The Chickasaw are an indigenous people of the Southeastern Woodlands. Their traditional territory was in the Southeastern United States of Mississippi, Alabama, and Tennessee. They are of the Muskogean language family and are federally recognized as the Chickasaw Nation.
Sometime prior to the first European contact, the Chickasaw migrated from western regions and moved east of the Mississippi River, where they settled mostly in present-day northeast Mississippi. That is where they encountered European explorers and traders, having relationships with French, English and Spanish during the colonial years. The United States considered the Chickasaw one of the Five Civilized Tribes, as they adopted numerous practices of European Americans. Resisting European-American settlers encroaching on their territory, they were forced by the US to sell their country in 1832 and move to Indian Territory (Oklahoma) during the era of Indian Removal in the 1830s.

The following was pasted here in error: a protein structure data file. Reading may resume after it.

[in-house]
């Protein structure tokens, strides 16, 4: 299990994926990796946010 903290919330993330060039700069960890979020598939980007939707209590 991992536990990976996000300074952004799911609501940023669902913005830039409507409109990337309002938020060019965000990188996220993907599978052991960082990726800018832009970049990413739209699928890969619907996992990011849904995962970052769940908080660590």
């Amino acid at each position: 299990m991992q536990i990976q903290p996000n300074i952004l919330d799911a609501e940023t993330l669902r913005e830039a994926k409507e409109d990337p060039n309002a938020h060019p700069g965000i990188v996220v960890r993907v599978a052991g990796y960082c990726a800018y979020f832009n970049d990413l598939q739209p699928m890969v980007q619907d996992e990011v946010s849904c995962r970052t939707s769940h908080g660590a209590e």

Most Chickasaw now live in Oklahoma. The Chickasaw Nation in Oklahoma is the 13th largest federally recognized tribe in the United States. Its members are related to the Choctaw and share a common history with them. The Chickasaw are divided in two groups (moieties): the Impsaktea and the Intcutwalipa. They traditionally followed a system of matrilineal descent, in which children were considered to be part of the mother's clan, whence they gained their status. Some property was controlled by women, and hereditary leadership in the tribe passed through the maternal line.